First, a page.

Abstract: Emotional regulation was associated with the activity of theta waves in the frontal cortex of the brain.
Source: University of Montreal
Unaware of this, we all rely on emotional regulation many times a day. It is a process by which we mitigate the effect of disturbing stimuli in order to stay focused, improve our well-being, and respond to demands from our environment.
Emotional regulation plays a key role in many mental illnesses and their treatment, including anxiety, mood disorders, and borderline personality disorder.
Now, Inès Zouaoui, a master’s student in psychology under the supervision of Professor Marc Lavoie at the Research Center of the Institute of Mental Health in Montreal, has shown that emotional regulation is linked to the action of theta waves in a specific part of the brain, the frontal cortex. Zouaoui will start his doctorate. in biomedical science, an option in psychiatry, at UdeM this fall.
Brain wave specific for emotional regulation
Building on the results of a 2013 study that showed that theta waves are generated during emotional regulation, a Montreal research team gave 24 subjects a cognitive reassessment exercise.
“We used cognitive reassessment, which basically involves reinterpreting the meaning of the situation, to conduct an experimental study of emotional regulation,” Zouaoui explained. “Our goal was to decipher the electrocortical mechanisms that accompany this complex process.”
They attached electrodes to the scalps of 10 men and 14 women to record electrical activity in their brains in response to disturbing images, such as a man armed with a knife or a threatening dog.
While their brain activity was continuously measured and recorded by electroencephalography, subjects were instructed to either amplify, reduce, or maintain their feelings of repulsion, depending on which group they were assigned to. This step also included cognitive reassessment. After a few seconds the image disappeared and the phase of emotional regulation ended.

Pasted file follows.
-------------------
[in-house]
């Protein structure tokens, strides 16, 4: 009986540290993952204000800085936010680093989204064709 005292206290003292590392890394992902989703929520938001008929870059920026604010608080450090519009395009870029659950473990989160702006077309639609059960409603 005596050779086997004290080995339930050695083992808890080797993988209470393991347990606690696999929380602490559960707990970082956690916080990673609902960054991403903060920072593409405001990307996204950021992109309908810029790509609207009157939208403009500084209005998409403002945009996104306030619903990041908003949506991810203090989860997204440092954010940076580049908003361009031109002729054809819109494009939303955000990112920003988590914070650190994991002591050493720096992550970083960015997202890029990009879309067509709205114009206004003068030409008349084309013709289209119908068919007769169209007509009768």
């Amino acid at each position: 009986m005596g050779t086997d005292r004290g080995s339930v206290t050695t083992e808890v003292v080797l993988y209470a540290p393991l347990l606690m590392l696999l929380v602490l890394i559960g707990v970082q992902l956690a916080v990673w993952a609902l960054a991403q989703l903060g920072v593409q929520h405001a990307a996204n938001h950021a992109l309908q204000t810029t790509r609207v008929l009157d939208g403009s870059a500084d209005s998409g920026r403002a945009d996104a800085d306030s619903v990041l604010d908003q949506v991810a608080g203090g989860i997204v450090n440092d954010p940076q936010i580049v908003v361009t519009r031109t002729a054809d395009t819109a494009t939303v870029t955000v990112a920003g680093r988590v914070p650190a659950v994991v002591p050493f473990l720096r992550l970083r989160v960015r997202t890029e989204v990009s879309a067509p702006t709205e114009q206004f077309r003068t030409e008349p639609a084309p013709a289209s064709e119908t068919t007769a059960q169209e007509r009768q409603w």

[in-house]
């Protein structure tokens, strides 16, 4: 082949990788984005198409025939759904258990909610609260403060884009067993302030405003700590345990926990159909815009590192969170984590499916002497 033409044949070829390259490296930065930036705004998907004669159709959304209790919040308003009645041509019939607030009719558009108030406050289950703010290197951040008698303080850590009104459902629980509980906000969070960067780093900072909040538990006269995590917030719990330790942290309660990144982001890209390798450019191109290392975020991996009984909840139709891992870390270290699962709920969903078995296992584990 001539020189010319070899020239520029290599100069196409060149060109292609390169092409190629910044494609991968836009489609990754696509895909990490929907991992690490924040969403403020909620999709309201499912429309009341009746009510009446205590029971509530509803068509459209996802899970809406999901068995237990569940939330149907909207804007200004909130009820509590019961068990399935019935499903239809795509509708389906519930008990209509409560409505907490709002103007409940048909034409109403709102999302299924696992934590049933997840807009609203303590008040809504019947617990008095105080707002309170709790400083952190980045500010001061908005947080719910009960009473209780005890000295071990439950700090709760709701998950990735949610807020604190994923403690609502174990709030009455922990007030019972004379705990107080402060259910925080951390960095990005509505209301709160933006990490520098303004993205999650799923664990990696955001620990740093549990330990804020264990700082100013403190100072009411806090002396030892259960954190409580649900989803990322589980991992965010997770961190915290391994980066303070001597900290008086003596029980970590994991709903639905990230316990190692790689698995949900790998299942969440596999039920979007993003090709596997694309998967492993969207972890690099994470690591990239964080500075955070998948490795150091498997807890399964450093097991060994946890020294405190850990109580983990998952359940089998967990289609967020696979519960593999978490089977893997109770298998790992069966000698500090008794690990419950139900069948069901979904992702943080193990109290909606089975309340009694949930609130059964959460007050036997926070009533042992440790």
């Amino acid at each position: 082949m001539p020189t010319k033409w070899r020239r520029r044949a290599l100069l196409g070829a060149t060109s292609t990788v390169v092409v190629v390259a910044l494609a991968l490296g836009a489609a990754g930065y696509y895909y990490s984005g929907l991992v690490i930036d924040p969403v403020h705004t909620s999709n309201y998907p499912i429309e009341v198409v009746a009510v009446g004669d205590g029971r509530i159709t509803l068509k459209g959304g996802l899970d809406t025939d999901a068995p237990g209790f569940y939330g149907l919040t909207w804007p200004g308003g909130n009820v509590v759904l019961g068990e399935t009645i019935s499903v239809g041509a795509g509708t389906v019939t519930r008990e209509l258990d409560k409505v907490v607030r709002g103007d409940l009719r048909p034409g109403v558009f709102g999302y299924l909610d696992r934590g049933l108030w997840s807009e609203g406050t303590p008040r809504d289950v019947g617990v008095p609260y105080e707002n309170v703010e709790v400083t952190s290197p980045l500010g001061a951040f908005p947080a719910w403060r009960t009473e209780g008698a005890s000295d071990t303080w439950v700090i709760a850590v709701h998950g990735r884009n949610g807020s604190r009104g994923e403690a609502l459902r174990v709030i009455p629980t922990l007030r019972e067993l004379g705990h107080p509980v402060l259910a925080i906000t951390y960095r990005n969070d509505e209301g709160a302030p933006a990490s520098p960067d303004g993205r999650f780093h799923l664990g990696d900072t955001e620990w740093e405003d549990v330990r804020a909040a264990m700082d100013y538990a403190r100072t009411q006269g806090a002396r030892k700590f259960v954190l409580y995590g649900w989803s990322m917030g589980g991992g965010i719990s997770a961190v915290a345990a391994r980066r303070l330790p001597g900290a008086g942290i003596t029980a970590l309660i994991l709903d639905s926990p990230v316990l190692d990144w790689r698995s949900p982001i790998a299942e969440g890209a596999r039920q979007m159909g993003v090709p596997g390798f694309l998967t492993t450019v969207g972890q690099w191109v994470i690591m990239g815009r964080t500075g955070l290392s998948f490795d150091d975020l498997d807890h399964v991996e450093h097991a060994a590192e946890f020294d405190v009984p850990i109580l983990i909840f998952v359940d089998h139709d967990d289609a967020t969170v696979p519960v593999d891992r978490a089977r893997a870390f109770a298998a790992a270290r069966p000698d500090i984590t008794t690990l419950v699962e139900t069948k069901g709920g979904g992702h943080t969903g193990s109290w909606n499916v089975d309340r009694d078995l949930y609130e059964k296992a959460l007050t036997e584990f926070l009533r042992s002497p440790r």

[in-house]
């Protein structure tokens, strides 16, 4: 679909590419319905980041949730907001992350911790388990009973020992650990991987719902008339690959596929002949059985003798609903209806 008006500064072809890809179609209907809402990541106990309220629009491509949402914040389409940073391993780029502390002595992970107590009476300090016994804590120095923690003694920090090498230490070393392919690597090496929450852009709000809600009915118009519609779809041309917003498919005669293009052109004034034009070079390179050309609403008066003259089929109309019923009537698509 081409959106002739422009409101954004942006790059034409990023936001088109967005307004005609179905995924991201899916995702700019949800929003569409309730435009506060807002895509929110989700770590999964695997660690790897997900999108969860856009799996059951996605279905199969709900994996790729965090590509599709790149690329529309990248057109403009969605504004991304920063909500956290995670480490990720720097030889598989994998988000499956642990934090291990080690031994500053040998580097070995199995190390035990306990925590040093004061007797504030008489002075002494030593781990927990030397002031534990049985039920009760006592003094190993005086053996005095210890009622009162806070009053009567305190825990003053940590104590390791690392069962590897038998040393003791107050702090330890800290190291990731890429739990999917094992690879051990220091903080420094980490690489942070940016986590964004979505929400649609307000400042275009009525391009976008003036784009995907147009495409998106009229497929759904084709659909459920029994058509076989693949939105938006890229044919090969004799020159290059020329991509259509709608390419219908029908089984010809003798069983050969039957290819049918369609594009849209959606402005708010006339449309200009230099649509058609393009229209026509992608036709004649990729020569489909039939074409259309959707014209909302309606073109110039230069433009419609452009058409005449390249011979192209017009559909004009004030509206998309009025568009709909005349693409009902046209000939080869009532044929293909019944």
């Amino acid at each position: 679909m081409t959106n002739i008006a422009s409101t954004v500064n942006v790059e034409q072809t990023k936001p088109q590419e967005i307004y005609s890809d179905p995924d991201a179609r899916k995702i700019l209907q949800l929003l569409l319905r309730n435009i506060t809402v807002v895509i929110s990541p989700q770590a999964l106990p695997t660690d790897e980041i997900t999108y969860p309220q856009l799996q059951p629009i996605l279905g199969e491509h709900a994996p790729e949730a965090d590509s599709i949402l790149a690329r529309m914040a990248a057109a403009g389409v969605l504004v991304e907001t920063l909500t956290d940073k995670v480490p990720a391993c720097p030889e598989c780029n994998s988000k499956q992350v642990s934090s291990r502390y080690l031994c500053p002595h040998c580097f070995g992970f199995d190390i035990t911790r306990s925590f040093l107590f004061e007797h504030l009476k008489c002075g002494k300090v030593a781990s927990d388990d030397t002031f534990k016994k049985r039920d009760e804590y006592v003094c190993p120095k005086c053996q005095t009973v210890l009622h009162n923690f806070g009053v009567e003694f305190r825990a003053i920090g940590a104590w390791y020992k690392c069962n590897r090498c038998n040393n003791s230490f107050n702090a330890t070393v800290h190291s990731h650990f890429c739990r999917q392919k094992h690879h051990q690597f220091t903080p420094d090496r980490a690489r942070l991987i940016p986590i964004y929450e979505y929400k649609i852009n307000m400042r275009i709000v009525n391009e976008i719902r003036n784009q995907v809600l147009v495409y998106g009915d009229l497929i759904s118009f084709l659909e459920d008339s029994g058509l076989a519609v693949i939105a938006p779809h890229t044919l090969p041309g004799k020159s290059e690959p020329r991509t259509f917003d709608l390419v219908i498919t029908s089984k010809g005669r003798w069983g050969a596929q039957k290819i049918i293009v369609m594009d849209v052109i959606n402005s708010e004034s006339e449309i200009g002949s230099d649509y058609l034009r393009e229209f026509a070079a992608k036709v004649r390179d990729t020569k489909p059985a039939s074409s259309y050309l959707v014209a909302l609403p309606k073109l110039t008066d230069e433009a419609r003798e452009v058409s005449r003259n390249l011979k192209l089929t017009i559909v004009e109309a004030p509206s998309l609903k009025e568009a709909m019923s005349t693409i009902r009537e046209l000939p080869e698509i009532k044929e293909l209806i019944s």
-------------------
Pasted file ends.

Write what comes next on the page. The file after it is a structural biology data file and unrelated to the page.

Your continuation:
“We conducted more detailed encephalogram analyzes than what was done in the previous study to measure the frequencies of brain waves generated during cognitive reassessment and found only theta waves, which oscillate between 4 and 8 Hz,” Zouaoui reported.
“Thus, theta waves can be considered a marker of emotional regulation.
“What’s new in our study is that by comparing the phases of emotional induction and emotional regulation, we were able to show that theta waves are specific to the phase of regulation,” Zouaoui said.
“We also looked for alpha waves, which range from 8 to 13 Hz, to see if theta waves are specific for emotional regulation and found that alpha waves are not sensitive to either emotional induction or emotional regulation.”
The use of electrodes also allowed the research team to pinpoint the precise region of the brain responsible for generating theta waves: the frontal regions involved in cognitive control.
New treatment options
Zouaoui’s goal was not just to build on a previous study and add to the scientific literature; she hopes her experiment can one day be used to support clinical practice.
“Because theta waves can be a marker of successful emotional regulation, it could lead to new treatment options for people whose emotional regulation is disrupted, as is the case with severe anxiety and schizophrenia, for example.”
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